Bernardo Kastrup: Materialism I think is absurd when you look at it in detail. But it does on first sight – it does seem to explain at least two things that they’re very fundamental to our experience of reality, and I think that is the strength of materialism. That’s why it has gained so much momentum over the past couple hundred years. The first thing is if the world is fundamentally in mind – why can’t I change reality at will? If it’s a dream – why can’t I just dream something else – I am lucid, after all. The second thing is if it is a dream why do we all share the same dream? How come if I’m looking at the waves at the beach and somebody else is sitting next to me; that person will be seeing the same waves? How can a dream be shared like that? Materialism apparently explains these two things by saying the world is outside of mind – that’s why you cannot change it by simply wishing it to be different. And because it’s outside of mind it can be concurrently observed by multiple minds which would then get analogous experiences of that outside world. Now the problem is there are other ways to explain both the independence of the world from [inaudible -0:14:13] and the fact that reality shared. And we do not need to oscillate an entire abstract in improvable universe fundamentally outside mind and outside knowledge to make sense of reality and this is one of the things that I spend quite a bit of space in the book too – too explain this too empirical aspects of reality in a bit more parsimonious way. But to answer your question, I think materialism has originally gathered momentum because of these two things. This explanatory power it has to make sense of these still fundamental aspects of our experience of reality. Overtime however, I think psychological reasons would explain that – I mean Alan Watts already talked about that in the 60s. Real men stare the facts in the face – like we are just matter and we are going to die and there will be nothing left and if you’re a real man or a real human being – you stare the facts in the face and you acknowledge that. So in a sense it has become so popular precisely because it is so negative and so contour to the human nature. It makes people feel like – I don’t know – like they’re getting a badge of honor by admitting to this – like they’re more courageous and more intelligent than the foolish masses that are trying to delude themselves. Of course none of this has to do with the facts of the matter.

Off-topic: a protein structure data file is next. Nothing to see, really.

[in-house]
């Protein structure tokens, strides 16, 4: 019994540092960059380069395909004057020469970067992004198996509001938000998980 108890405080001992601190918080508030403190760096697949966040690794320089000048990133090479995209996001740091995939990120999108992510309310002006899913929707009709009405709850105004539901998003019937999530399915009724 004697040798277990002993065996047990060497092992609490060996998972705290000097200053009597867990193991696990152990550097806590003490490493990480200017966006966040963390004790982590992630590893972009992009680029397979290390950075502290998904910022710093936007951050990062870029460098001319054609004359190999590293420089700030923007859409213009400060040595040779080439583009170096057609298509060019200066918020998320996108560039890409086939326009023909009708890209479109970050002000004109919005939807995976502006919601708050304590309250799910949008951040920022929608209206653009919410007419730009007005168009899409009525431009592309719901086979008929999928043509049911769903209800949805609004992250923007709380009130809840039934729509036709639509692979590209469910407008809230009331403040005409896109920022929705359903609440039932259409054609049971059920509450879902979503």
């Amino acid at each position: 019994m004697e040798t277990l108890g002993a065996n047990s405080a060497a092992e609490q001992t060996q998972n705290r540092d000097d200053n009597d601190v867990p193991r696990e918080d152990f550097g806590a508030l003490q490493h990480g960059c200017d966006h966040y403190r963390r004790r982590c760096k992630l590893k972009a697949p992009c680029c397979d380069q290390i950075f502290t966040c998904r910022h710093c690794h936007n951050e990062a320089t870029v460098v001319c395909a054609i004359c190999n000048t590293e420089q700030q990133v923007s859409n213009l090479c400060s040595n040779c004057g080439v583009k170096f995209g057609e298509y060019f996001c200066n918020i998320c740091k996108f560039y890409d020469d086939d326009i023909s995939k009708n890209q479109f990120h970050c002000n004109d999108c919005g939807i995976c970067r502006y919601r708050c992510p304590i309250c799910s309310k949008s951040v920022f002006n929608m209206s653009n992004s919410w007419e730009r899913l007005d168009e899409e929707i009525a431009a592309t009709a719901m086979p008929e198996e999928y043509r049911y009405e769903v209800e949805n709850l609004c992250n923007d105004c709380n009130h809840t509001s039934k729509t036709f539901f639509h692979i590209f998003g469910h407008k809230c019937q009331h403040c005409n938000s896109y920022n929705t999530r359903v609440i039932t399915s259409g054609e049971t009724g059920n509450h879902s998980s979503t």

Alex Tsakiris: Right, but then again you can now – where does this take us? And you just alluded to that and you’re a scientist. Don’t you worry about this leap that we’re kind of taking, this leap of faith? But then again I guess  you have what you think is a world view that allows us to stay inside the confines or the principles of science and yet incorporate in a more expansive view of consciousness, so I guess it’s time for you to tell us how that might work?